There is no cure for this disease. Only way to "cure" mad cow disease is to die.
Vaccination is the best way to prevent blackleg.
No more milk or beef would be produced for human consumption. There would be a reason why every cow in the world got sick and died and that reason would probably have severe harm to the human population.
Breeches can be quite difficult to correct, so you will have to call your vet to get the calf out for you. Often calves that are backwards or in breech have a less chance of survival than calves that are coming the normally but have a foot or leg back or locked hips. You NEED TO WORK FAST TO SAVE...
Remove animals from affected pasture, let graze clean paddock and recovery wil occur in 2-3 days. If Animals are down then feed and water them in a safe area where they are not going to get caught up in fences or drown in dams, until they regain their feet and mobility.
When the calf is not vaccinated for Clostridium spp.. The bacteria are ingested, pass through the wall of the GI tract, and after gaining access to the bloodstream through capillaries joined to the GI tract, are then deposited in muscle and other tissues.
Twisted gut or twisted abomasum occurs in cows immediately after  birth, or when they haven't been eating for some time and are  exposed to strenuous activity that will move their stomach  excessively. Symptoms include pain (kicking at the belly, moving  head back to the belly), reduced appetite...
It depends on what illness the cow has. Most likely she'll be quarantined, or separated from the herd, and given penicillin or some other antibiotic to help her battle her infection. But if she has a disease that is not treatable, like Johnes Disease for instance, then she is shipped to the...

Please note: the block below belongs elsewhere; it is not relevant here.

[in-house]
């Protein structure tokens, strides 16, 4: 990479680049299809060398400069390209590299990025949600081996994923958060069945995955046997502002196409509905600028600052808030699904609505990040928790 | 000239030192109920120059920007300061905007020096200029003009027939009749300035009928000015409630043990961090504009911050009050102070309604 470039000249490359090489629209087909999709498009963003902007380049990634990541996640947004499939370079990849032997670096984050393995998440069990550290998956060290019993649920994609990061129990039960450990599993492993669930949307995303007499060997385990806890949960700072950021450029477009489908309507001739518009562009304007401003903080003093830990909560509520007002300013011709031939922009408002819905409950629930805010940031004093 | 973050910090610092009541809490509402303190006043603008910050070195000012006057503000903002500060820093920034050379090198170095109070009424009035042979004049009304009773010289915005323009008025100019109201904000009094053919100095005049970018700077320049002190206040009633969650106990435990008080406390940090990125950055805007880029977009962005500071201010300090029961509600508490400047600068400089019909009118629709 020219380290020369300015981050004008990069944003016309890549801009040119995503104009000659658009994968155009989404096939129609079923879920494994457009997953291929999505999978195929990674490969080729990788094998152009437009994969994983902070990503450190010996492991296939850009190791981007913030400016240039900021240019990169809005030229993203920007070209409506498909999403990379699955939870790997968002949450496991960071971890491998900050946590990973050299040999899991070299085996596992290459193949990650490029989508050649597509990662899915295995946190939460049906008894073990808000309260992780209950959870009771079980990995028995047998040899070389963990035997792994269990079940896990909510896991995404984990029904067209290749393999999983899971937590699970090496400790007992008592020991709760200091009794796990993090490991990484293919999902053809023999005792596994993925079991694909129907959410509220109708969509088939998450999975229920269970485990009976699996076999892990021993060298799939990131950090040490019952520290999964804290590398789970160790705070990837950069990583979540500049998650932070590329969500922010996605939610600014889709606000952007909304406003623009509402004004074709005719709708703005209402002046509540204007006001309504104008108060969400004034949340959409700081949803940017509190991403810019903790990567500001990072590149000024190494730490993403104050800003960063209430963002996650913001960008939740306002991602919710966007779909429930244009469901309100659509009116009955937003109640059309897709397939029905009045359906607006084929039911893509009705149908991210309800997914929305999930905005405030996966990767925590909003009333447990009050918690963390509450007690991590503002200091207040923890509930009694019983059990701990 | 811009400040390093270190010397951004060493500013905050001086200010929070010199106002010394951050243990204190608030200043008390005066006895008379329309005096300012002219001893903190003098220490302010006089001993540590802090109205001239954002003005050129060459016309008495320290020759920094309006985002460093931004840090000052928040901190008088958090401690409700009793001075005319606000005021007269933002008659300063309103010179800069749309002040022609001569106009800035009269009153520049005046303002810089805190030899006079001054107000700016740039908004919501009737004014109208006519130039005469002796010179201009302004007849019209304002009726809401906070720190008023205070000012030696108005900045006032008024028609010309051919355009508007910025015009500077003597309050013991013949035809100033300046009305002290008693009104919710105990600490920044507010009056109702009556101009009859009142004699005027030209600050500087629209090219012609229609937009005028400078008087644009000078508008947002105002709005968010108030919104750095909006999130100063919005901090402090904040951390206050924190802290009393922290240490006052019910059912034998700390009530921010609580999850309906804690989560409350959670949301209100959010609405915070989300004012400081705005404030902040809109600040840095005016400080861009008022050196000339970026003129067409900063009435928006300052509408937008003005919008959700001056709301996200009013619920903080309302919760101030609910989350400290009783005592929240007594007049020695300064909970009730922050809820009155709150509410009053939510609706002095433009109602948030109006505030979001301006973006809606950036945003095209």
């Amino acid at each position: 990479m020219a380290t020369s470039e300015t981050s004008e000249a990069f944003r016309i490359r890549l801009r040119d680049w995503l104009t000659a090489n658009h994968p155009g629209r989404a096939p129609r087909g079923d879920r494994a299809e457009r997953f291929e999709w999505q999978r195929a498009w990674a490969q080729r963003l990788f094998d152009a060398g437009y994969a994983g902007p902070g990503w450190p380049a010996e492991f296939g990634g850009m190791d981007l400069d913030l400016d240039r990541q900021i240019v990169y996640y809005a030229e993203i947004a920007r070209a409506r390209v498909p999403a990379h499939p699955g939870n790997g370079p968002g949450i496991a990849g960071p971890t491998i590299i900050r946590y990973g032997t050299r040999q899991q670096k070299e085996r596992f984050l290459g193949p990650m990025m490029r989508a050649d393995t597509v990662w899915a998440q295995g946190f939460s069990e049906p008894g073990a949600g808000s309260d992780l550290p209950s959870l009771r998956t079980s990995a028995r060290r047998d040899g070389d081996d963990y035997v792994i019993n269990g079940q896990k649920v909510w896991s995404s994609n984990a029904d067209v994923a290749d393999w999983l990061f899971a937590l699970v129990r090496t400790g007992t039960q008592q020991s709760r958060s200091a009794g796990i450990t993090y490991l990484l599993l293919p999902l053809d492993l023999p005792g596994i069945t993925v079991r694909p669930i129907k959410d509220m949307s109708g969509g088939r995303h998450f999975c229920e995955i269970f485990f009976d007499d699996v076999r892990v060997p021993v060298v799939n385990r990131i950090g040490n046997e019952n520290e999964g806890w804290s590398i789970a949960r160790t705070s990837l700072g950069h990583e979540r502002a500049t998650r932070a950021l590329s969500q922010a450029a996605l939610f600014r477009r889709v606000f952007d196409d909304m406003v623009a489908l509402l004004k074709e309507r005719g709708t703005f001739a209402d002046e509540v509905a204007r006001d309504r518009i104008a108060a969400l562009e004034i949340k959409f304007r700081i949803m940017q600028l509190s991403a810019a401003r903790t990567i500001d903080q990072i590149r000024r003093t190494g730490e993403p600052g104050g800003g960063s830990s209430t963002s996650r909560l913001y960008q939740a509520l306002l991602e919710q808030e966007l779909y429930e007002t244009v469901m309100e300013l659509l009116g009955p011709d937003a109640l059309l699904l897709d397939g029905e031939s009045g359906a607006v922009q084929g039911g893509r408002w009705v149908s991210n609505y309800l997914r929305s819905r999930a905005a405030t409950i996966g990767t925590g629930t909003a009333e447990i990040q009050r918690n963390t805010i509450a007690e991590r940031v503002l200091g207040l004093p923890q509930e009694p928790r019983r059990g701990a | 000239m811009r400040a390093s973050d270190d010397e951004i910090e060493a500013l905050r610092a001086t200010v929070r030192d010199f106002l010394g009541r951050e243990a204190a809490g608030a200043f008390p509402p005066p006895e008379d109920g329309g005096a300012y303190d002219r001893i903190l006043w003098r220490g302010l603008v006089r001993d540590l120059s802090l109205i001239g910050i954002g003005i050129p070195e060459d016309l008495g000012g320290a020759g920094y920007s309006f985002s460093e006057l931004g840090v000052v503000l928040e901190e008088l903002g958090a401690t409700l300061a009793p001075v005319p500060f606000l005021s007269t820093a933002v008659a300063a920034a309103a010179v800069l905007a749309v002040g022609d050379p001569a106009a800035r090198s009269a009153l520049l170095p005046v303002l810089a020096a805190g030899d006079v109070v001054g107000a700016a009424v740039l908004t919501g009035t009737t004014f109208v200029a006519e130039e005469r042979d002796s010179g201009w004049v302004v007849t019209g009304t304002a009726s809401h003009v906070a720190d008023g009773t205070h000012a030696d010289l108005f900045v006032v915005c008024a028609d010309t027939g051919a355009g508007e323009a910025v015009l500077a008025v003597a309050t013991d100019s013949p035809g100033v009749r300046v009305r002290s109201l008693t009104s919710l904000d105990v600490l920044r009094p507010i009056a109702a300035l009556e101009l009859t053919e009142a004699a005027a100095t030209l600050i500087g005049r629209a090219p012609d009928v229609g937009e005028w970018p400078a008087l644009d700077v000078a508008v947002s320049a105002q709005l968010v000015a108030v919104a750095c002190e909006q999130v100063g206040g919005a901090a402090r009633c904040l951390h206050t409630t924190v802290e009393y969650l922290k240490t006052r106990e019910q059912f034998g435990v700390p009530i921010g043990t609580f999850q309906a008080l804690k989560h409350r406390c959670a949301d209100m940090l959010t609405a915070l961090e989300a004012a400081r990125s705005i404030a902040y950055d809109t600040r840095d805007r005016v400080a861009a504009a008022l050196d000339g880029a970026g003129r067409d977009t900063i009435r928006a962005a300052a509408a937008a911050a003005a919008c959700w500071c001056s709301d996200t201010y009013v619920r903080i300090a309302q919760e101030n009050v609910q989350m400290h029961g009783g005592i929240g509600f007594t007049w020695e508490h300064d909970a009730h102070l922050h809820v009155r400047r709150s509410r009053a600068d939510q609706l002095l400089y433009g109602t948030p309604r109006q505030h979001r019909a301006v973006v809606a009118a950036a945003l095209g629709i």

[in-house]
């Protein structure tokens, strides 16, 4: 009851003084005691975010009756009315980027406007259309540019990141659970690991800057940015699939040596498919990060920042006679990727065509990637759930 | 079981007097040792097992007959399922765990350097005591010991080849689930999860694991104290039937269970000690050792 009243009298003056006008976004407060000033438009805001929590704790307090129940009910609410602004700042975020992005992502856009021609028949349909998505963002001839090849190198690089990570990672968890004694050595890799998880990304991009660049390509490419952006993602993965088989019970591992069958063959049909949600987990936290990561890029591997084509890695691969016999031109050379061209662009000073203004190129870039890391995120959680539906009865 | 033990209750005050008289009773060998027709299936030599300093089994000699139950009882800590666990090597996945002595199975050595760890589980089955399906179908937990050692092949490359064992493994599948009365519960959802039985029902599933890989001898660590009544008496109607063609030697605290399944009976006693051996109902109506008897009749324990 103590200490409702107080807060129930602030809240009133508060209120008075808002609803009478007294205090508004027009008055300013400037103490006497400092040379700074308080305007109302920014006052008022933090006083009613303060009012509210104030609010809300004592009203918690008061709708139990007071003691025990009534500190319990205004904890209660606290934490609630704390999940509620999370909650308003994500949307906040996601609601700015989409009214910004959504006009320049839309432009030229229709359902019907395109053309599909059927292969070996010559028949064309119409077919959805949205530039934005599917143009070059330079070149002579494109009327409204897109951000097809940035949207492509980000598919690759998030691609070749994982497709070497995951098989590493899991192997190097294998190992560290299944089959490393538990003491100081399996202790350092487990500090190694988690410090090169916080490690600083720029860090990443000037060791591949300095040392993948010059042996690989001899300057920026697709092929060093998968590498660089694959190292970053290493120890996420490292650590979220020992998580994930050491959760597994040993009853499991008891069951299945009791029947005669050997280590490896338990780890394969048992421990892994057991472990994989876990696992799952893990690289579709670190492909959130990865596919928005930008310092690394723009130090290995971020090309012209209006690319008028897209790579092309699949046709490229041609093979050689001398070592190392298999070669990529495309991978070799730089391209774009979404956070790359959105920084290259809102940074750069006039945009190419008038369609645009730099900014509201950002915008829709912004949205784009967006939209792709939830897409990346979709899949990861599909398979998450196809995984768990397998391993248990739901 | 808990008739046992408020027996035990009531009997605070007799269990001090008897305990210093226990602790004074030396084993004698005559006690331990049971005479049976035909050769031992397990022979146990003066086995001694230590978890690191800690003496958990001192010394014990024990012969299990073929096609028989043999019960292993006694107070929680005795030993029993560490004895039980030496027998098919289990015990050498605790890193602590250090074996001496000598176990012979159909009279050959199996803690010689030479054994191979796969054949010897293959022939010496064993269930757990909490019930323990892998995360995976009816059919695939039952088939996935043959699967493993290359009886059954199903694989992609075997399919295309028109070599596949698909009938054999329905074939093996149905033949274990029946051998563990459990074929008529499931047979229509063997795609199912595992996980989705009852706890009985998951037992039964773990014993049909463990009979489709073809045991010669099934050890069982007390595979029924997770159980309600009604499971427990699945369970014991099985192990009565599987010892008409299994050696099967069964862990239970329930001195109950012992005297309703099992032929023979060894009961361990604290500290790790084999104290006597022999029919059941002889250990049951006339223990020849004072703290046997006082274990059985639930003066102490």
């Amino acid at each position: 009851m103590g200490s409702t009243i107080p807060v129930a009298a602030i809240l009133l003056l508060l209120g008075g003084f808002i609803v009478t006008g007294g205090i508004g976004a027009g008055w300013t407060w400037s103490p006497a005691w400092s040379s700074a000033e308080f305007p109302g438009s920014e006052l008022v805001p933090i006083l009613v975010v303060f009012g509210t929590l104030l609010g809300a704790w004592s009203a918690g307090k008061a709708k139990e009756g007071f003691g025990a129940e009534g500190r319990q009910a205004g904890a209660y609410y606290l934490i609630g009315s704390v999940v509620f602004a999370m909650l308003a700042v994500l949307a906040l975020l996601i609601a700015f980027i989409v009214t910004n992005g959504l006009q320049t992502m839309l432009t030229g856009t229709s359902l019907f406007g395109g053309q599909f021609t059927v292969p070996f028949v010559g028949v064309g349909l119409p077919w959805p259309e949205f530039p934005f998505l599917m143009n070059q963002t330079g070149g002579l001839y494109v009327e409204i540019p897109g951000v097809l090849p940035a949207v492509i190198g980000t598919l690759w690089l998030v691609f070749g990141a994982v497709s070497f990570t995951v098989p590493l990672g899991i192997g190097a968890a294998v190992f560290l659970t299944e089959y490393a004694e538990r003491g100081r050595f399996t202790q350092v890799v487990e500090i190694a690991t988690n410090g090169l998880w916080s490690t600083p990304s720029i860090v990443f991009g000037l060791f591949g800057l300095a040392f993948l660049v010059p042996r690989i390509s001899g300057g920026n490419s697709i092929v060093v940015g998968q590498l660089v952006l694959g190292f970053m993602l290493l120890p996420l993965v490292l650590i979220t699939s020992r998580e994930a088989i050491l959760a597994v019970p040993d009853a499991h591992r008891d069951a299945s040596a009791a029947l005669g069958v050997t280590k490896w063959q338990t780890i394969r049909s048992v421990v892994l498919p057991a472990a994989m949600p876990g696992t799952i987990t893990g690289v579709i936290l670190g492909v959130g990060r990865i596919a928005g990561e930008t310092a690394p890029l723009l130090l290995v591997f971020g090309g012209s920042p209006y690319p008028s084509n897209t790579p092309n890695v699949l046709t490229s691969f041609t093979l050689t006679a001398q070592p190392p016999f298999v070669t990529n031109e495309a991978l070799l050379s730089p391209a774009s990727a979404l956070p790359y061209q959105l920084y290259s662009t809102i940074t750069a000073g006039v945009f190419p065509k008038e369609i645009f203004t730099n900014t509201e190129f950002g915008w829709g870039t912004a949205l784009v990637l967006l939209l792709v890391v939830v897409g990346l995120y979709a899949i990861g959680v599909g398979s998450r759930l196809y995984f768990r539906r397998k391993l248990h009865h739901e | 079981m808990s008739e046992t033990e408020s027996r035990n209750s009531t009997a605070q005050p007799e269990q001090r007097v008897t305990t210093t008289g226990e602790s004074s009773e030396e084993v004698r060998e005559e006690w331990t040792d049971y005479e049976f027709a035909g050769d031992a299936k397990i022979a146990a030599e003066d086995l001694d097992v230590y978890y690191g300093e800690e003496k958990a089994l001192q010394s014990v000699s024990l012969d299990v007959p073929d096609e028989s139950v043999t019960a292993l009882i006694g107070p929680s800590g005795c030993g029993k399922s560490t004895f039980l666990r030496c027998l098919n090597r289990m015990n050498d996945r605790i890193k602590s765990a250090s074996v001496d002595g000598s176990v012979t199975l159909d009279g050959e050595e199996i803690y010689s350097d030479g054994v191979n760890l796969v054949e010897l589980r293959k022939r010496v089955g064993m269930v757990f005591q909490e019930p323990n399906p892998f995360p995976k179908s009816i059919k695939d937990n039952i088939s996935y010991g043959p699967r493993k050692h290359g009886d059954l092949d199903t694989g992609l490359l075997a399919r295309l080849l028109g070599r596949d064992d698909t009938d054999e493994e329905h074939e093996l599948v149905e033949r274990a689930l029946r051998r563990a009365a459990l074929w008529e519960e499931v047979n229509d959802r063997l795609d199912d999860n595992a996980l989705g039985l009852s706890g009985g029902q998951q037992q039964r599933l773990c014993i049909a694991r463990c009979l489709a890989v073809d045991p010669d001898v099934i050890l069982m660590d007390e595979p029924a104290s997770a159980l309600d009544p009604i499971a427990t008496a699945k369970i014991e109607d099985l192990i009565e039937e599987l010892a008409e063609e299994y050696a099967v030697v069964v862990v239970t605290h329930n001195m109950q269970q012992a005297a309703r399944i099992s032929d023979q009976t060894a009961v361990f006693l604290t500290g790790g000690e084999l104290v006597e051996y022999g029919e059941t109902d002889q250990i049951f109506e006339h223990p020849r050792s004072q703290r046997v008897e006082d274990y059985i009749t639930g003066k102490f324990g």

Off yellow or green yellow.
Mastitis is an infection in the udder of a cow and can be treated in a variety of ways. Some farmers will let the cow clear the infection herself (no antibiotics given) and will just keep stripping out the milk from the infected quarter multiple times a day to help draw the infection out. Other...
A sick cow will have a high temperature and she will also be off her food, not eating. She will not produce as much milk as she should be and will generally look lethargic
That's a huge red flag for a calf that has a brain injury. Unless you want to spend hundreds or thousands of dollars getting the calf fixed, it's best to put him down.
One possibility is that she may have experienced a false heat, butthis usually only occurs if she's earlier on in her gestation thanin late gestation. Other possibilities are more worrying and suchthat you must contact your veterinarian about to see what could bewrong.
Mastitis: this is an infection of the udder, you cannot ship milk that is infected with mastitis Milk fever: after the cow has given birth, she is putting all the calcium in her body into the milk, leaving her deficient in calcium.
No not necessarily, if they are out on pasture when it rains they usually go into the woods for shelter, or into the barn if they are in the barnyard. However, if cattle are kept outside in continuous rain with no shelter then they can become ill. They may catch a common cold, pneumonia, or foot rot...
  Not especially. Milk and sodium contain somewhat essential nutrients, butthere's nothing synergistic about the two. While sodium is essential for your body to have, it's very easy to consume too much, which can lead to high blood pressure. Milk is a good source of protein, potassium and...